Statistical-based advice to winning rock paper scissors. And also distracting images so you forget this advice, therefore guaranteeing I will beat you if it ever comes to it.
I hate to admit this, because I think it must reveal some kind of personal deficiency… but I’m really bad at rock, paper, scissors. (Or, as you might call it regionally, paper-rock-scissors, ro-sham-bo, or, if you’re in Australia, probably something like handy-fisty shakearoo.)
I tend to either overthink my RPS or underthink it… to the point where my winning percentage is somewhere like one out of four. I cannot live like this anymore.
So I did a slew of research on secrets to winning consistently at rock, paper, scissors. These are all statistical and psychological, not physical — meaning that we’re not looking for tells or studying if someone is waggling two fingers like they’re about to throw scissors. Basically, these are rock, paper, scissors strategies, statistics, and studies that will, hopefully, improve my edge.
As long as I’m not playing YOU… since now you’ll have read them and learned them. So, to distract you, I’ve loaded this list up with incongruous but alluring photos that will draw your eye away from the text. See. The mind games have already begun. En garde.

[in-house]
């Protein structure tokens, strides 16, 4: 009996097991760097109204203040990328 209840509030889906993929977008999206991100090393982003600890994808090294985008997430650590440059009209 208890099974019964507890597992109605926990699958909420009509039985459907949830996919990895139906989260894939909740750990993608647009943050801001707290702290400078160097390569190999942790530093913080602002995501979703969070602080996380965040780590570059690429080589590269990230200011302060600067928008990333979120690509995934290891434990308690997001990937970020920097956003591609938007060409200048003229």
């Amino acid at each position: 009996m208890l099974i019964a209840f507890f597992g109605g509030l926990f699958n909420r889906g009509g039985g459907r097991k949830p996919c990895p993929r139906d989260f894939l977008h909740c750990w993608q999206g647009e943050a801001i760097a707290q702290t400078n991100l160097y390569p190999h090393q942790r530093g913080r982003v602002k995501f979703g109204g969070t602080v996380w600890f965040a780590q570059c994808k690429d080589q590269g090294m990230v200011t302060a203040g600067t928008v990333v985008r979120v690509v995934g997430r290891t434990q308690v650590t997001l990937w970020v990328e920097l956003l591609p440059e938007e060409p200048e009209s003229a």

So are we doing 1, 2, 3 with the throw on three, or 1, 2, 3, shoot?
1 | Males, especially inexperienced ones, are most likely to throw rock first
Rock is strong. Rock is manly — from the hardcore action movie The Rock… to former pro wrestler and beefy tooth fairy Dwayne “The Rock” Johnson… to the most badass lullaby about child death ever, Rock-a-Bye Baby.
Deep down, rock feels more powerful… like if we weren’t playing a children’s hand game and were actually fighting, I’d want to be armed with a rock. Cavemen knew this, and deep down, men still have plenty in common with cavemen.
2 | Females, especially inexperienced ones, are most likely to throw paper first
There’s some deep gender stuff here about men solving problems with head-on with rocks and women solving problems passive-aggressively by taking out pieces of paper and writing anonymous gossip. And no one solves problems with scissors. Except Brutus “The Barber” Beefcake, but who’s going to look to him for guidance?
3 | If someone has time to think about it, they’ll probably throw scissors first